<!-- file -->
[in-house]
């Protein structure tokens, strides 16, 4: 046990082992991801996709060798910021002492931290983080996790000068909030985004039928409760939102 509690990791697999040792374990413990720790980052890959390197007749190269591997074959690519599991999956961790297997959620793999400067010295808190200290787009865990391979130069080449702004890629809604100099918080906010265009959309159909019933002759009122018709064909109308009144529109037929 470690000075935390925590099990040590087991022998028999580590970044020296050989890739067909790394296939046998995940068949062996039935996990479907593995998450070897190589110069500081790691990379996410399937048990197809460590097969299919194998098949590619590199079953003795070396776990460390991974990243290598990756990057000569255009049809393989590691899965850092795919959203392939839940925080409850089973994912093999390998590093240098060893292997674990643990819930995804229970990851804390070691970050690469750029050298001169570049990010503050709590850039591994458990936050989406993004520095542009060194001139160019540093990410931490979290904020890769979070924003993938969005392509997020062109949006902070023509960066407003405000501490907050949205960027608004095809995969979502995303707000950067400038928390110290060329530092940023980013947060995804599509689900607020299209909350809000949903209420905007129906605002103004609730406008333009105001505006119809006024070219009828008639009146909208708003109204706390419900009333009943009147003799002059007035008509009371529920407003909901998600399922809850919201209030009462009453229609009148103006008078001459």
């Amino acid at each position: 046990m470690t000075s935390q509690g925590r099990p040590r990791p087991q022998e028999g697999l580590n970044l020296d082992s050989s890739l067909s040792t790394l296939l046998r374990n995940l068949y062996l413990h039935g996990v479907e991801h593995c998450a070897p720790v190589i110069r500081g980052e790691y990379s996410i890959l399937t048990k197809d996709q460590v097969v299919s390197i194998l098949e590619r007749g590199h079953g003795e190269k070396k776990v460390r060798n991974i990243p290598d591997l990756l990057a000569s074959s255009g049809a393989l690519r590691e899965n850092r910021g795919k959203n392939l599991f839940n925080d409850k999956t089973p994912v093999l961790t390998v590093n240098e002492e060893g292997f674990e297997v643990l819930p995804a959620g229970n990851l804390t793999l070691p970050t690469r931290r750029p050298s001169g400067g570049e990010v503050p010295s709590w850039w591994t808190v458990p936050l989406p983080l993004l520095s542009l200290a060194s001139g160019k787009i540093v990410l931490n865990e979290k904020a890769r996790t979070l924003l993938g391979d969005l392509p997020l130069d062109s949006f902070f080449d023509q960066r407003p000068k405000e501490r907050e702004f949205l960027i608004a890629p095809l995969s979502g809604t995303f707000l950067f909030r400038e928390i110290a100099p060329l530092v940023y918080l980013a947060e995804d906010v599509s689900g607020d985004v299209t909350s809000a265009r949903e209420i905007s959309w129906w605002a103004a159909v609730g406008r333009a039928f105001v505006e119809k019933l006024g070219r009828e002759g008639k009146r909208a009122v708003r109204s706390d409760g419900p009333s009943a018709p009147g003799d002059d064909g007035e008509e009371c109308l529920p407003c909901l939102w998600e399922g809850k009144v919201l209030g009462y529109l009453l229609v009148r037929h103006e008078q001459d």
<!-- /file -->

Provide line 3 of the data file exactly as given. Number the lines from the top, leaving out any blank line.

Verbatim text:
């Amino acid at each position: 046990m470690t000075s935390q509690g925590r099990p040590r990791p087991q022998e028999g697999l580590n970044l020296d082992s050989s890739l067909s040792t790394l296939l046998r374990n995940l068949y062996l413990h039935g996990v479907e991801h593995c998450a070897p720790v190589i110069r500081g980052e790691y990379s996410i890959l399937t048990k197809d996709q460590v097969v299919s390197i194998l098949e590619r007749g590199h079953g003795e190269k070396k776990v460390r060798n991974i990243p290598d591997l990756l990057a000569s074959s255009g049809a393989l690519r590691e899965n850092r910021g795919k959203n392939l599991f839940n925080d409850k999956t089973p994912v093999l961790t390998v590093n240098e002492e060893g292997f674990e297997v643990l819930p995804a959620g229970n990851l804390t793999l070691p970050t690469r931290r750029p050298s001169g400067g570049e990010v503050p010295s709590w850039w591994t808190v458990p936050l989406p983080l993004l520095s542009l200290a060194s001139g160019k787009i540093v990410l931490n865990e979290k904020a890769r996790t979070l924003l993938g391979d969005l392509p997020l130069d062109s949006f902070f080449d023509q960066r407003p000068k405000e501490r907050e702004f949205l960027i608004a890629p095809l995969s979502g809604t995303f707000l950067f909030r400038e928390i110290a100099p060329l530092v940023y918080l980013a947060e995804d906010v599509s689900g607020d985004v299209t909350s809000a265009r949903e209420i905007s959309w129906w605002a103004a159909v609730g406008r333009a039928f105001v505006e119809k019933l006024g070219r009828e002759g008639k009146r909208a009122v708003r109204s706390d409760g419900p009333s009943a018709p009147g003799d002059d064909g007035e008509e009371c109308l529920p407003c909901l939102w998600e399922g809850k009144v919201l209030g009462y529109l009453l229609v009148r037929h103006e008078q001459d």